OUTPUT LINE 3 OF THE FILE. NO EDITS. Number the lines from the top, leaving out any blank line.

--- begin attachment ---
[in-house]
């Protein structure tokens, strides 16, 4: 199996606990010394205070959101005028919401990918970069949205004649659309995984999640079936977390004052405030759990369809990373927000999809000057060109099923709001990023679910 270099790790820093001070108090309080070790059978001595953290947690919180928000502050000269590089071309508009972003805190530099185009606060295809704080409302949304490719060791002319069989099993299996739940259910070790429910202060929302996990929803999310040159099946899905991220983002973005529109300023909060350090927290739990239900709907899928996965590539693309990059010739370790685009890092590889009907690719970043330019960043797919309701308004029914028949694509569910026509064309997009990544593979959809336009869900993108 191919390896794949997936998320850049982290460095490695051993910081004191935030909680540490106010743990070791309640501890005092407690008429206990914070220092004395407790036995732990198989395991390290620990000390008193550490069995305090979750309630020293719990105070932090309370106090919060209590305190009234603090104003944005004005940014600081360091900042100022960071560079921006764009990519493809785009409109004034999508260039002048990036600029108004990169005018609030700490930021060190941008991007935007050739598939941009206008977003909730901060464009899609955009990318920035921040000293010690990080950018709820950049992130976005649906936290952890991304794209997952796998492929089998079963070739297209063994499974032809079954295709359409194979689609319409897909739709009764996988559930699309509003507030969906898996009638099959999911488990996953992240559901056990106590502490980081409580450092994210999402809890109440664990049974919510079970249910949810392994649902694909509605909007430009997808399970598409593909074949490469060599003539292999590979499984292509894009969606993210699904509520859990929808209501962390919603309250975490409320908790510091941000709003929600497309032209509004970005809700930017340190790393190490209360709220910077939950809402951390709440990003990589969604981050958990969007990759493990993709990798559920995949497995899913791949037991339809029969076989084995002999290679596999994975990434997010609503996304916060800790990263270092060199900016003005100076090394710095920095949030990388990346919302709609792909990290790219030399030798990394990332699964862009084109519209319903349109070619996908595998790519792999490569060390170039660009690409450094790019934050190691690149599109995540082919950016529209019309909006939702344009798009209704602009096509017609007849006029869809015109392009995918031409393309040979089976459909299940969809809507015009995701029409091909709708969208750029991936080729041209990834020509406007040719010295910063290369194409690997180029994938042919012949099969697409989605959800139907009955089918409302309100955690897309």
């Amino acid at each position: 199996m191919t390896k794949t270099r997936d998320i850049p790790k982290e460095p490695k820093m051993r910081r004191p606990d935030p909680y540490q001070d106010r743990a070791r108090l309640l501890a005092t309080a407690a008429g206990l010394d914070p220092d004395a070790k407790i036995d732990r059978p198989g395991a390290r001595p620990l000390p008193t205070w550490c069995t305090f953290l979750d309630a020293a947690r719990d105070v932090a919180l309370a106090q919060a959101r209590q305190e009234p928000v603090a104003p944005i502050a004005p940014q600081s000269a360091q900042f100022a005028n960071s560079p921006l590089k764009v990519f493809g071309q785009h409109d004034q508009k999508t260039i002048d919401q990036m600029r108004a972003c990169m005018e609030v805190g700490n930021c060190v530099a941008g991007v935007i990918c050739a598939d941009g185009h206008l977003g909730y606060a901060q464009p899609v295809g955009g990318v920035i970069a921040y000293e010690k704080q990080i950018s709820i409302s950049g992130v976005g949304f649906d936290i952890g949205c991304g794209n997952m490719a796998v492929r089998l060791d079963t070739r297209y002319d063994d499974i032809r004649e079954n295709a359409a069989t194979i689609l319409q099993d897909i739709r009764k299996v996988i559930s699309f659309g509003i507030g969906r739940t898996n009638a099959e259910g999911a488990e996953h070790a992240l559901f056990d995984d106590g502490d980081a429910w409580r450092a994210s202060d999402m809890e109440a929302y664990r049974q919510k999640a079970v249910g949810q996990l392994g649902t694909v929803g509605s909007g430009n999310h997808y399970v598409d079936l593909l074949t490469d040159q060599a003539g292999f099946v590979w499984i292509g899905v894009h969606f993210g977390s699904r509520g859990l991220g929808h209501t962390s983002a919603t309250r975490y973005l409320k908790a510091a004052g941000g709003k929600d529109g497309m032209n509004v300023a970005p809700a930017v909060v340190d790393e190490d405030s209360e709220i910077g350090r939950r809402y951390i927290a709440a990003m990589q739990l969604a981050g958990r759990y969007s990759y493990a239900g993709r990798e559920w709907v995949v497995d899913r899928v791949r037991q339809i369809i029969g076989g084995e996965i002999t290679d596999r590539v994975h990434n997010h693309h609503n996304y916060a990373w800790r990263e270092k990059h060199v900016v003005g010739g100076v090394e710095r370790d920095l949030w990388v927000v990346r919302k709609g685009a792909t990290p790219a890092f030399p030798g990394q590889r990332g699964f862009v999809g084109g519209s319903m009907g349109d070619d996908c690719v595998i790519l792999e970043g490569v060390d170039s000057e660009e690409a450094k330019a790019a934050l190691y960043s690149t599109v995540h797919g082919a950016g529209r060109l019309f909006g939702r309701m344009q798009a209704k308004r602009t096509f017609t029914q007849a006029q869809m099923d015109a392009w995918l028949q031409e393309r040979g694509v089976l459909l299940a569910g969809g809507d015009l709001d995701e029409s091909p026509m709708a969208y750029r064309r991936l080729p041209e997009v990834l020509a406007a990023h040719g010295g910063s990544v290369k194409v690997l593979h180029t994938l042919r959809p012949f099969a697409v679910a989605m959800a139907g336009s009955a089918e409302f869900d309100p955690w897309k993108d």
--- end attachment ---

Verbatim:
């Amino acid at each position: 199996m191919t390896k794949t270099r997936d998320i850049p790790k982290e460095p490695k820093m051993r910081r004191p606990d935030p909680y540490q001070d106010r743990a070791r108090l309640l501890a005092t309080a407690a008429g206990l010394d914070p220092d004395a070790k407790i036995d732990r059978p198989g395991a390290r001595p620990l000390p008193t205070w550490c069995t305090f953290l979750d309630a020293a947690r719990d105070v932090a919180l309370a106090q919060a959101r209590q305190e009234p928000v603090a104003p944005i502050a004005p940014q600081s000269a360091q900042f100022a005028n960071s560079p921006l590089k764009v990519f493809g071309q785009h409109d004034q508009k999508t260039i002048d919401q990036m600029r108004a972003c990169m005018e609030v805190g700490n930021c060190v530099a941008g991007v935007i990918c050739a598939d941009g185009h206008l977003g909730y606060a901060q464009p899609v295809g955009g990318v920035i970069a921040y000293e010690k704080q990080i950018s709820i409302s950049g992130v976005g949304f649906d936290i952890g949205c991304g794209n997952m490719a796998v492929r089998l060791d079963t070739r297209y002319d063994d499974i032809r004649e079954n295709a359409a069989t194979i689609l319409q099993d897909i739709r009764k299996v996988i559930s699309f659309g509003i507030g969906r739940t898996n009638a099959e259910g999911a488990e996953h070790a992240l559901f056990d995984d106590g502490d980081a429910w409580r450092a994210s202060d999402m809890e109440a929302y664990r049974q919510k999640a079970v249910g949810q996990l392994g649902t694909v929803g509605s909007g430009n999310h997808y399970v598409d079936l593909l074949t490469d040159q060599a003539g292999f099946v590979w499984i292509g899905v894009h969606f993210g977390s699904r509520g859990l991220g929808h209501t962390s983002a919603t309250r975490y973005l409320k908790a510091a004052g941000g709003k929600d529109g497309m032209n509004v300023a970005p809700a930017v909060v340190d790393e190490d405030s209360e709220i910077g350090r939950r809402y951390i927290a709440a990003m990589q739990l969604a981050g958990r759990y969007s990759y493990a239900g993709r990798e559920w709907v995949v497995d899913r899928v791949r037991q339809i369809i029969g076989g084995e996965i002999t290679d596999r590539v994975h990434n997010h693309h609503n996304y916060a990373w800790r990263e270092k990059h060199v900016v003005g010739g100076v090394e710095r370790d920095l949030w990388v927000v990346r919302k709609g685009a792909t990290p790219a890092f030399p030798g990394q590889r990332g699964f862009v999809g084109g519209s319903m009907g349109d070619d996908c690719v595998i790519l792999e970043g490569v060390d170039s000057e660009e690409a450094k330019a790019a934050l190691y960043s690149t599109v995540h797919g082919a950016g529209r060109l019309f909006g939702r309701m344009q798009a209704k308004r602009t096509f017609t029914q007849a006029q869809m099923d015109a392009w995918l028949q031409e393309r040979g694509v089976l459909l299940a569910g969809g809507d015009l709001d995701e029409s091909p026509m709708a969208y750029r064309r991936l080729p041209e997009v990834l020509a406007a990023h040719g010295g910063s990544v290369k194409v690997l593979h180029t994938l042919r959809p012949f099969a697409v679910a989605m959800a139907g336009s009955a089918e409302f869900d309100p955690w897309k993108d």